More than a decade after 9/11, a new Government Accountability Office report has found significant loopholes that could allow terrorists to learn to fly in U.S. flight schools.
In the aftermath of the 9/11 attacks, the TSA created the Alien Flight Student Program, a screening process that requires non-citizens or permanent residents to undergo a "security threat assessment" before being cleared to attend flight school.
The government watchdog found that of the 26,000 foreign nationals who completed flight training in the U.S. between January 2006 and September 2011, "some … had not applied to the AFSP or been vetted by TSA before taking flight training and receiving an FAA airman certificate" and that others "had not been successfully vetted or received permission from TSA to begin flight training."
People in the country illegally are theoretically not allowed to be cleared to attend flight school, but the U.S. Immigration and Customs Enforcement agency has found flight schools that were training illegal immigrants. In 2010, ICE discovered that TJ Aviation, a Boston-area flight school, was training students who "consisted primarily of visa overstays and illegal aliens," according to John Woods, a top investigator for ICE.
Wednesday, Woods told the House Committee on Homeland Security that his agency has found "several other schools" in the past few years that were training illegal immigrants. "We do find problems," he said.
Under current regulations, people who are on the No Fly List wouldn't necessarily be prohibited from learning how to fly a plane.
Illinois Republican Rep. Joe Walsh grilled Kerwin Wilson, branch manager of general aviation at the TSA's Office of Security Policy & Industry Engagement, about its current policy.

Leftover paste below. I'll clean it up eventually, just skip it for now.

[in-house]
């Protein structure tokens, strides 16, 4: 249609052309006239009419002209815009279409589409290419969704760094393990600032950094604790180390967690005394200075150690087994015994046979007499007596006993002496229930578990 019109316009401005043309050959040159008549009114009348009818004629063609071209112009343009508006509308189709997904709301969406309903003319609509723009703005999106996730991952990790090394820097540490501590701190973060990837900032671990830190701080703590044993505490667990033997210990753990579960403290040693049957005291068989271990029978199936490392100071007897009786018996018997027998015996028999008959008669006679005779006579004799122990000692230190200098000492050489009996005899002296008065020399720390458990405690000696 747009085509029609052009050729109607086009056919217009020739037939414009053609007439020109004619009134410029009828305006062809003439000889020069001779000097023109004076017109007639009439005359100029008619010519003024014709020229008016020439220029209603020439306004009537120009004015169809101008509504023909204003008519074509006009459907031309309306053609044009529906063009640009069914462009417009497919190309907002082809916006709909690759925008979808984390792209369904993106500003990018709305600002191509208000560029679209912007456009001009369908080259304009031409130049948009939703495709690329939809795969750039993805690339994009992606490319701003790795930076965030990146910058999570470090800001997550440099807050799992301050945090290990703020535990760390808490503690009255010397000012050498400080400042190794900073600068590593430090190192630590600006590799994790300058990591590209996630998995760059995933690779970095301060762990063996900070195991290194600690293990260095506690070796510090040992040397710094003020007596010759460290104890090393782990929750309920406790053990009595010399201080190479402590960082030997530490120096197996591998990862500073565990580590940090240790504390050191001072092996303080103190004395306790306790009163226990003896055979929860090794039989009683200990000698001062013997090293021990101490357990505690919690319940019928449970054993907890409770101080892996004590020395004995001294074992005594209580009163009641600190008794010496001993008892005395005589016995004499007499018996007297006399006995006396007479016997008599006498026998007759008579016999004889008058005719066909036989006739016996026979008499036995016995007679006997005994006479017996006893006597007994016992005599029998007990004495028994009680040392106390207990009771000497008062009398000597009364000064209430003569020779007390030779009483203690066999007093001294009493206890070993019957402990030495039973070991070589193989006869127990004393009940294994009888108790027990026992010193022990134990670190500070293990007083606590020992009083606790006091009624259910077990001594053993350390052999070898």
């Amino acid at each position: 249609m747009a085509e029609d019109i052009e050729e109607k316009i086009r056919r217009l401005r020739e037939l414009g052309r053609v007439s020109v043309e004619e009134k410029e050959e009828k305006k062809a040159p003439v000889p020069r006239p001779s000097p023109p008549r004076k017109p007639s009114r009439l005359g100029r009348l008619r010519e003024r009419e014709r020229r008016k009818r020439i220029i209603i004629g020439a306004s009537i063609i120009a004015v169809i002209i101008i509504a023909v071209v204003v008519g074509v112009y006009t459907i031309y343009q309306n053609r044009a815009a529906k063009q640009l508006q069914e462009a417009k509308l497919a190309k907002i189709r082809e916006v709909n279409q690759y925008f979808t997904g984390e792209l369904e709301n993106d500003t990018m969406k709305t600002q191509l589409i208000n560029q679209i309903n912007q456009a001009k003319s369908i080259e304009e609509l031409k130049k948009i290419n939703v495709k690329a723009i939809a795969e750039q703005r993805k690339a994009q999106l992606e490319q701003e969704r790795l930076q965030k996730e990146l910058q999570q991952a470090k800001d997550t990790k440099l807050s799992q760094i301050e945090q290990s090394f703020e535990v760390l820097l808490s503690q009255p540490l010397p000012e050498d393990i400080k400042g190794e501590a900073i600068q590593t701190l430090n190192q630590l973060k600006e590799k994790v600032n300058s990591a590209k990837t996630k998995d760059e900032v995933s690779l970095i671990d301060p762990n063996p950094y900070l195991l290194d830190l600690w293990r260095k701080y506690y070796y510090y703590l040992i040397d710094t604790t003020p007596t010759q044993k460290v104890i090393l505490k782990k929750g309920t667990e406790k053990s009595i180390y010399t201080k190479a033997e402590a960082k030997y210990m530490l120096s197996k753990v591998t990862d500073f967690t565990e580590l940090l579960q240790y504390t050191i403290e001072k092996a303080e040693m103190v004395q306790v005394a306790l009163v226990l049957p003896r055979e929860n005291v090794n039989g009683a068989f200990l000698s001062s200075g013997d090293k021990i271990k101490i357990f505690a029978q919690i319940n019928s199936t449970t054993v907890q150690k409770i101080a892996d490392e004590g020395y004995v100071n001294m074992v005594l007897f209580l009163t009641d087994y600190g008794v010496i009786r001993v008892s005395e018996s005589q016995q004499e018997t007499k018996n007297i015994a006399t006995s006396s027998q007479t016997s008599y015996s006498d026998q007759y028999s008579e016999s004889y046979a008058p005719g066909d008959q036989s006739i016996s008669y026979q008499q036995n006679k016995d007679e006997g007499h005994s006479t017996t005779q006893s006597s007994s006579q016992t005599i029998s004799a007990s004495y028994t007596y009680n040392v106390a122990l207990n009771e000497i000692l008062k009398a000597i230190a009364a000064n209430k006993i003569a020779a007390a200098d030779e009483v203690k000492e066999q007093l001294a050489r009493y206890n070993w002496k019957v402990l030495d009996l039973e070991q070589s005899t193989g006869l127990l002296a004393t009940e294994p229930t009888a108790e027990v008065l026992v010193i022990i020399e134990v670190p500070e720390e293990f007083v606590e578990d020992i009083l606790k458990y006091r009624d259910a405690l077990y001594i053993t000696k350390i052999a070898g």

"As things are today, could a typical person who would not be allowed to board a plane as a passenger be allowed to start training that would allow them to fly that commercial plane," Walsh asked.
"In theory, they could engage and do flight training," Wilson responded, but said there's a difference between learning how to fly a plane and becoming a commercial pilot. "When you talk about an individual being allowed to fly a commercial plane, it takes a very long time for an individual to get the type of rating to fly a multi-engine plane."
ICE's Woods said it's unclear whether the Alien Flight Student program would have nabbed the 9/11 hijackers, adding that other security check probably would have sent up a warning sooner.
"They'd be checked for a criminal history and on the terrorist screening database," Woods said. "If they had violations, they would not receive training today."
Committee chairman Alabama Rep. Mike Rogers said, "it is completely unacceptable that a decade after 9/11, [the Government Accountability Office] has uncovered weaknesses in our security controls that were supposed to be fixed a decade ago."
"Here is what amazes me … we have cancer patients, Iraq war veterans, and Nobel Peace Prize winners all forced to undergo rigorous security checks before getting on an airplane," he continued. "At the same time, there are foreign nationals in the U.S. training to fly, just like Mohammed Atta and the other 9/11 hijackers did, and not all of them are necessarily getting a security background check."
Rogers and other committee members said the Department of Homeland Security has to work to close loopholes that allow foreign nationals to get flight training without being vetted, but Minnesota Republican Rep. Chip Cravaack acknowledged it's impossible to have a foolproof system.
"We will never have 100 percent security," he said. "But everyone needs to work closely together to find a common sense solution to this problem to make sure we never have a 9/11 again."
Jason Koebler is a science and technology reporter for U.S. News & World Report. You can follow him on Twitter or reach him at firstname.lastname@example.org